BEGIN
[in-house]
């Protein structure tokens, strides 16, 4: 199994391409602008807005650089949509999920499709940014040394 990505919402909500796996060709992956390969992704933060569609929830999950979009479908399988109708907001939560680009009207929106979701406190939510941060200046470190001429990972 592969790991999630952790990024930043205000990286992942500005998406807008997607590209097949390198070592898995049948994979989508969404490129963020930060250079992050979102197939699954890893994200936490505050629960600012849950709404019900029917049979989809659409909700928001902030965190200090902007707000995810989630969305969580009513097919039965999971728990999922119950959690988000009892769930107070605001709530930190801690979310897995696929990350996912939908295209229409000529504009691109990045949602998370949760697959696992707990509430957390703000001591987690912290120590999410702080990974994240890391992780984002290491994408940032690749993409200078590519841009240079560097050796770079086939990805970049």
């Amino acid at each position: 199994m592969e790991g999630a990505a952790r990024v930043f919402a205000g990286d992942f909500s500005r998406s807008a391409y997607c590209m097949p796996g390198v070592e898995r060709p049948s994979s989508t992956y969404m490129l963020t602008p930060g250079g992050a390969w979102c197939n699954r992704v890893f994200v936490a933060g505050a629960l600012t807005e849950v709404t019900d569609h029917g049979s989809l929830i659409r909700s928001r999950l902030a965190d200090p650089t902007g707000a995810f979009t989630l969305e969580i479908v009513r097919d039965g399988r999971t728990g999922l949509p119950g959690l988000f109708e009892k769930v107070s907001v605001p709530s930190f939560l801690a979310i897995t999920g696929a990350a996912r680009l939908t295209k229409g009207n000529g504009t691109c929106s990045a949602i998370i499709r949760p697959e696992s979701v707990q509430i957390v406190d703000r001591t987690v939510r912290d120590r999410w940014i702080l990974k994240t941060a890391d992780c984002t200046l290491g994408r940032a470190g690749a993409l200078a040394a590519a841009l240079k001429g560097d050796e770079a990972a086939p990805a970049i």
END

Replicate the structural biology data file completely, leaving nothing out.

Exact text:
[in-house]
């Protein structure tokens, strides 16, 4: 199994391409602008807005650089949509999920499709940014040394 990505919402909500796996060709992956390969992704933060569609929830999950979009479908399988109708907001939560680009009207929106979701406190939510941060200046470190001429990972 592969790991999630952790990024930043205000990286992942500005998406807008997607590209097949390198070592898995049948994979989508969404490129963020930060250079992050979102197939699954890893994200936490505050629960600012849950709404019900029917049979989809659409909700928001902030965190200090902007707000995810989630969305969580009513097919039965999971728990999922119950959690988000009892769930107070605001709530930190801690979310897995696929990350996912939908295209229409000529504009691109990045949602998370949760697959696992707990509430957390703000001591987690912290120590999410702080990974994240890391992780984002290491994408940032690749993409200078590519841009240079560097050796770079086939990805970049």
């Amino acid at each position: 199994m592969e790991g999630a990505a952790r990024v930043f919402a205000g990286d992942f909500s500005r998406s807008a391409y997607c590209m097949p796996g390198v070592e898995r060709p049948s994979s989508t992956y969404m490129l963020t602008p930060g250079g992050a390969w979102c197939n699954r992704v890893f994200v936490a933060g505050a629960l600012t807005e849950v709404t019900d569609h029917g049979s989809l929830i659409r909700s928001r999950l902030a965190d200090p650089t902007g707000a995810f979009t989630l969305e969580i479908v009513r097919d039965g399988r999971t728990g999922l949509p119950g959690l988000f109708e009892k769930v107070s907001v605001p709530s930190f939560l801690a979310i897995t999920g696929a990350a996912r680009l939908t295209k229409g009207n000529g504009t691109c929106s990045a949602i998370i499709r949760p697959e696992s979701v707990q509430i957390v406190d703000r001591t987690v939510r912290d120590r999410w940014i702080l990974k994240t941060a890391d992780c984002t200046l290491g994408r940032a470190g690749a993409l200078a040394a590519a841009l240079k001429g560097d050796e770079a990972a086939p990805a970049i």